Women outnumber men when it comes to large-cap stock investments


By Yoon Ja-young

Women now outnumber men when it comes to investing in large-cap shares as an increasing number of women turn their eyes to stock investment, according to the latest data. Female investors also tend to reap bigger returns than male investors by sticking to long-term investments.

According to Korea Securities Depository data submitted to Rep. Yun Ju-keyng of the governing People Power Party (PPP), female shareholders outnumbered males in nine out of the top 10 stocks in terms of market capitalization. Shinhan Financial Group was the only exception where male investors outnumbered females.

The latest data reflects an overall increase in the number of female investors as well as their preference for large-cap stocks. The number of female investors has been increasing after the market crash triggered by the outbreak of the coronavirus pandemic. They joined a group of retail investors who banked on a stock market recovery and ended up accounting for 47 percent of stock investors last year, which contrasts with 42.6 percent in 2020.

The number of female stock investors in Korea stands at 6.46 million, which is still smaller than males at 7.27 million. But they outnumber males in large-cap stock investments. In the case of Samsung Electronics, for instance, 45 percent of its shareholders were women in 2017, but account for 57 percent as of March. They accounted for 41 percent of Naver’s shareholders in 2017, and the ratio surged to 59 percent. In the case of LG Electronics, 60.7 percent of shareholders are female.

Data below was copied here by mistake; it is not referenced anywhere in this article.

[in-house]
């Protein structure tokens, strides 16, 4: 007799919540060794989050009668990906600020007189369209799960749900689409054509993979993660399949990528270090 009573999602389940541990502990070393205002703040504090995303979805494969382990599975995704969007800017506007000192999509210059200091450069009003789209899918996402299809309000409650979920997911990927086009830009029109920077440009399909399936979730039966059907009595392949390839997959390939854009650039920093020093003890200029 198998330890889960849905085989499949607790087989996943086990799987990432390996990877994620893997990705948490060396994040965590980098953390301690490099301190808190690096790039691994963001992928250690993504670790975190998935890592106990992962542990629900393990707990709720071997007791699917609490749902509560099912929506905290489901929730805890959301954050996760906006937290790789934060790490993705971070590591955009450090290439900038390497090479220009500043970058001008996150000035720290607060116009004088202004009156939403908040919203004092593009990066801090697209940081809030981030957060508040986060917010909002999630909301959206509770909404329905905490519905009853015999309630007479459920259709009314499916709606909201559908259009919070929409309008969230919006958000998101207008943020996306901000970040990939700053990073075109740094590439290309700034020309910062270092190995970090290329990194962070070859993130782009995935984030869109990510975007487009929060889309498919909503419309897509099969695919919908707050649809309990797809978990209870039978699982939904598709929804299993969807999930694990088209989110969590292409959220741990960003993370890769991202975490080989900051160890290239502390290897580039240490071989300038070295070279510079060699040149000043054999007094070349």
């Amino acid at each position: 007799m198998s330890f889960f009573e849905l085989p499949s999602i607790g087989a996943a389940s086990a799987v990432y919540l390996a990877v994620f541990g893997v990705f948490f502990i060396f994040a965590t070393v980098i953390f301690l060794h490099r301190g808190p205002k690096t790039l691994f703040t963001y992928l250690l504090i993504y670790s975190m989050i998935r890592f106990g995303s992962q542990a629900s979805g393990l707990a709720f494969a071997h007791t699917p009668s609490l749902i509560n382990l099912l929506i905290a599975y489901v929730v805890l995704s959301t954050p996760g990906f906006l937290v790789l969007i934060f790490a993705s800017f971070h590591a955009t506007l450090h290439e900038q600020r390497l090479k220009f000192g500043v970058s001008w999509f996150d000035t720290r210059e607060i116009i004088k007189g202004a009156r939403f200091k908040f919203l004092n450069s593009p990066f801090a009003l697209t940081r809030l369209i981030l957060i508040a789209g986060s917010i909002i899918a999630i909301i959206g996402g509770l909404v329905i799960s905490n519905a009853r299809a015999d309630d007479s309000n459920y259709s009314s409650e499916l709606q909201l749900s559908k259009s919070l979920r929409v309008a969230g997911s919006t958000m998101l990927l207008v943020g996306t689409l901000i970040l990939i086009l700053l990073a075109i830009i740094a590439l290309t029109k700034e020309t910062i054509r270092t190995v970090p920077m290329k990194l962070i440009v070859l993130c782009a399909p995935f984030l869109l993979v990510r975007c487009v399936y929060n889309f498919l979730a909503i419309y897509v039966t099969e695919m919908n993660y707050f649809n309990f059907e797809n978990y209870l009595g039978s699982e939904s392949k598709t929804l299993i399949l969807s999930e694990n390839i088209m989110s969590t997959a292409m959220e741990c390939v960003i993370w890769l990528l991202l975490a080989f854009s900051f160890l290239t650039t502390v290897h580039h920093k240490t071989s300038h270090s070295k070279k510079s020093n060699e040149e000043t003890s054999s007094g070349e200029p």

The top 10 most popular stocks among male investors, and are categorized as large-cap stocks, performed better than those popular among female investors so far this year ― those popular among males suffered a 5.2 percent loss, while female investors’ picks sustained a 17.3 percent loss.

However, an analysis of overall investment returns tells a different story, as males tend to make short-term decisions while preferring to bet on volatile stocks. A recent analysis by Hankook Ilbo, the sister paper of The Korea Times, and a securities company on 5.11 million retail investors showed that they sustained a 17.69 percent investment loss as of May. By gender, males suffered an 18.75 percent loss, while females saw a 16.66 percent loss. When combining gender with age, females in their 70s or older sustained only a 9.16 percent loss, while males in their 20s performed the worst, suffering a 21.26 percent loss.

“The poor performance of retail investors has to do with frequent trading. They are overconfident in their capability and tend to regard stock investments as a chance for a jackpot,” said Kim Min-ki, a research fellow at the Korea Capital Market Institute.

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